The American Cancer Society predicts that in 2018, there will be 1,735,350 new
cases of cancer and 609,640 deaths.

The latest report on cancer statistics appears in CA: A Cancer Journal for
Clinicians.

The most common cancers — in men, tumors of the prostate; in women, breast
— are not the most common causes of cancer death. Although prostate cancer
accounts for 19 percent of cancers in men and breast cancer for 30 percent of cancers
in women, the most common cause of cancer death in both sexes is lung cancer,
which accounts for one-quarter of cancer deaths in both sexes.

In women, 14 percent of deaths are from breast cancer, 7 percent from
pancreatic cancer, and 5 percent from cancer of the ovaries.

In men, prostate cancer causes 9 percent of deaths, while 7 percent are due to
pancreatic cancer and 6 percent to liver cancer. In both sexes, 8 percent of deaths are
from colon and rectal cancer.

Cancer incidence in men rose sharply in the 1990s because of the widespread
use of P.S.A. testing, which detected large numbers of asymptomatic prostate
cancers. Rates of lung cancer in women are now approaching the levels in men.

Over the past decade, cancer incidence in men has dropped by about 2 percent a
year, while it has remained the same in women. There are two reasons, researchers
said.

First, there has been a decline in male lung cancer because fewer men are
smoking, and a decline in colorectal cancer because of men’s increasing use of
colonoscopy. Second, from 2008 to 2013, prostate cancer diagnoses declined with
the decreasing use of P.S.A. testing.

“We’re making progress in reducing death rates from cancer because of
improvements in treatment and early detection,” said the senior author, Ahmedin
Jemal, a vice president of the American Cancer Society. “But prevention is the lowhanging
fruit. We still have 40 million adult smokers in the U.S., which accounts for
nearly a third of cancer deaths.”

Correction: January 8, 2018
An earlier version of this article misstated an effect of cancer in the United States. It
causes a third of all cancer deaths, not a third of all cancers.
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  #254  
Old 01-09-2018, 01:41 PM
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I like their correction. apparently, cancer causes a third of all cancer deaths. That will make a difference in my mortality tables!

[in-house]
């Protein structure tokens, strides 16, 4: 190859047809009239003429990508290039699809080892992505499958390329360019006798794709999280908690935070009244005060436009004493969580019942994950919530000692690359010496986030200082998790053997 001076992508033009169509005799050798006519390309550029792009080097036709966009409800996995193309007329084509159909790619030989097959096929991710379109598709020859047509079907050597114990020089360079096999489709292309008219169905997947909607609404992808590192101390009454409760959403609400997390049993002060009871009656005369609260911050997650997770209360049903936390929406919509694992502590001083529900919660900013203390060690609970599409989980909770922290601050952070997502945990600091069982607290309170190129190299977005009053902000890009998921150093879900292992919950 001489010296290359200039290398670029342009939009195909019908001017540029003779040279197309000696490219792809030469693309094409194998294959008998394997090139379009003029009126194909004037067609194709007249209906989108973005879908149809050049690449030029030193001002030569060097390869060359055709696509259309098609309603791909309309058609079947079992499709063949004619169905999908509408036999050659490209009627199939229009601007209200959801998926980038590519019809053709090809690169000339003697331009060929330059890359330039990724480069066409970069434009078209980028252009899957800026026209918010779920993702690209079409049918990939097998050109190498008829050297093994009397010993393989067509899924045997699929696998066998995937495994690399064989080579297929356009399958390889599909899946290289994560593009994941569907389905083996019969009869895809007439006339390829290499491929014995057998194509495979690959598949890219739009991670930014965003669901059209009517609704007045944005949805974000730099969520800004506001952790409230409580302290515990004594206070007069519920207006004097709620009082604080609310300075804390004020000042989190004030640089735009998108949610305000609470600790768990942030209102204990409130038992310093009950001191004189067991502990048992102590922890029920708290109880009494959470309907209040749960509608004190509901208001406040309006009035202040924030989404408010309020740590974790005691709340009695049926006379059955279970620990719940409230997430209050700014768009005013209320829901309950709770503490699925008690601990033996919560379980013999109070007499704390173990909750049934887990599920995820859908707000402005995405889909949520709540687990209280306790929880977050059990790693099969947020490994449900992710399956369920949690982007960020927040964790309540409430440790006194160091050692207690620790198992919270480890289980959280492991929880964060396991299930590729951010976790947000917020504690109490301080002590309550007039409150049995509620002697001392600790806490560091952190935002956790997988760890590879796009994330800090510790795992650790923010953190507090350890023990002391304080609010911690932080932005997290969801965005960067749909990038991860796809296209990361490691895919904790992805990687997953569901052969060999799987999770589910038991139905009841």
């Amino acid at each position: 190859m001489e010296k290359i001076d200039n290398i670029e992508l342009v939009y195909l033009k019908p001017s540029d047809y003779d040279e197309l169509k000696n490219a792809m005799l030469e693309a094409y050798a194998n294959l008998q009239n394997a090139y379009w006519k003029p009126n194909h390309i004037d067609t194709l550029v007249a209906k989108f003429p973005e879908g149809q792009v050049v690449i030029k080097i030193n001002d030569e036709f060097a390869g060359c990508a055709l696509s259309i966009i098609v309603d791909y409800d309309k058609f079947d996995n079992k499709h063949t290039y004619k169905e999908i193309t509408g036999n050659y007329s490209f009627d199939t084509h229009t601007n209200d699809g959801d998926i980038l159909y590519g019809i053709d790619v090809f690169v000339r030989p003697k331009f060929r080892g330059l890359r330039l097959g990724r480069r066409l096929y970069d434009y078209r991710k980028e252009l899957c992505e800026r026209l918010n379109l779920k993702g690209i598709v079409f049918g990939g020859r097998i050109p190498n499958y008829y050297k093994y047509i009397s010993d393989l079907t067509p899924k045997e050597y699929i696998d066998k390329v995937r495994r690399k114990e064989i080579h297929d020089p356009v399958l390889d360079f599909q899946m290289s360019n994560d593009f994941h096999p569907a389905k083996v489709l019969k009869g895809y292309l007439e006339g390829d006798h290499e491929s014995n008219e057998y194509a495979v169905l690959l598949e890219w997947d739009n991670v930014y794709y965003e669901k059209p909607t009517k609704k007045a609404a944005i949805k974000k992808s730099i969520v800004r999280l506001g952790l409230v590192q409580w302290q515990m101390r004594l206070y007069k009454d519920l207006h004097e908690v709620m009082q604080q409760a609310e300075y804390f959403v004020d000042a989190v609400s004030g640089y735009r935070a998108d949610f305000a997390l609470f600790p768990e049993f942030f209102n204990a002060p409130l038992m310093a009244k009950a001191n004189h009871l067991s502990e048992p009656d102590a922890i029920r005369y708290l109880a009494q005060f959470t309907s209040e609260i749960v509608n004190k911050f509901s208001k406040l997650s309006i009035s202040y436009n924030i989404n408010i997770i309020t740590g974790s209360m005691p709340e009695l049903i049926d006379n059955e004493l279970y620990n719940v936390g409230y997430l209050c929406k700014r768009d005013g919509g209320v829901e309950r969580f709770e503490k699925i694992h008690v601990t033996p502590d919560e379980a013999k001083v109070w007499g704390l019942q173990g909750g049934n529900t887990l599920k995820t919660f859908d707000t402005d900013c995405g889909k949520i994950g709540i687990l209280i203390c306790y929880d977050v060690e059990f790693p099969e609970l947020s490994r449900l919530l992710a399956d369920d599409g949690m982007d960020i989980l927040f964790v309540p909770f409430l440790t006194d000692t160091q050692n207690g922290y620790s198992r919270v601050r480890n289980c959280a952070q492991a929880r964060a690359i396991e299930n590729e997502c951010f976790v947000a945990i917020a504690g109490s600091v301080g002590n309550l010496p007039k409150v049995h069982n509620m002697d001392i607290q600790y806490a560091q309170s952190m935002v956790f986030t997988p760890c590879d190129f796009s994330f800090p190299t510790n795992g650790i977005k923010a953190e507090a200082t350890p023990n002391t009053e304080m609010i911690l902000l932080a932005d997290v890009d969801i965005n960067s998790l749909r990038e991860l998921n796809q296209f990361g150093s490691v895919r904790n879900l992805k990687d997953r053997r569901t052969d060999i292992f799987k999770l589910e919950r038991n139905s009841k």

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  #255  
Old 01-09-2018, 04:26 PM
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Correcting their correction. " cancer smoking causes a third of all cancer deaths"
It took a couple of tries for me to figure out what part of the article was being corrected.
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  #256  
Old 01-12-2018, 05:41 PM
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https://www.plansponsor.com/soa-meas...-anomaly-2016/

Quote:
SOA Measures Mortality ‘Anomaly’ in 2016
The slight decrease in overall mortality during 2016 measured by the Society of Actuaries may seem to run counter to the CDC’s report that life expectancy at birth declined 0.1 years, however both stats are in fact true.
Spoiler:
The rate of overall mortality improvement has slowed in the most recent five years, according to the latest mortality table analysis published by the Society of Actuaries (SOA).

SOA researchers created and released their latest report to provide insights on the historical levels and emerging trends in U.S. population mortality. The most recently released U.S. population mortality experience from 2016 has been incorporated and added to prior available data to enable analysis of mortality experience over the period 1999 to 2016.

Turning to the fresh cut of the data, SOA finds the overall age adjusted mortality rate for both genders from all causes of death decreased by 0.6% in 2016.

“This decrease in overall mortality may seem to run counter to the CDC’s report that life expectancy at birth declined 0.1 years in 2016,” researchers note. “Generally, a decrease in the mortality rate would be expected to produce an increase in life expectancy. However, both figures are correct. In this respect, 2016 was a somewhat anomalous year.”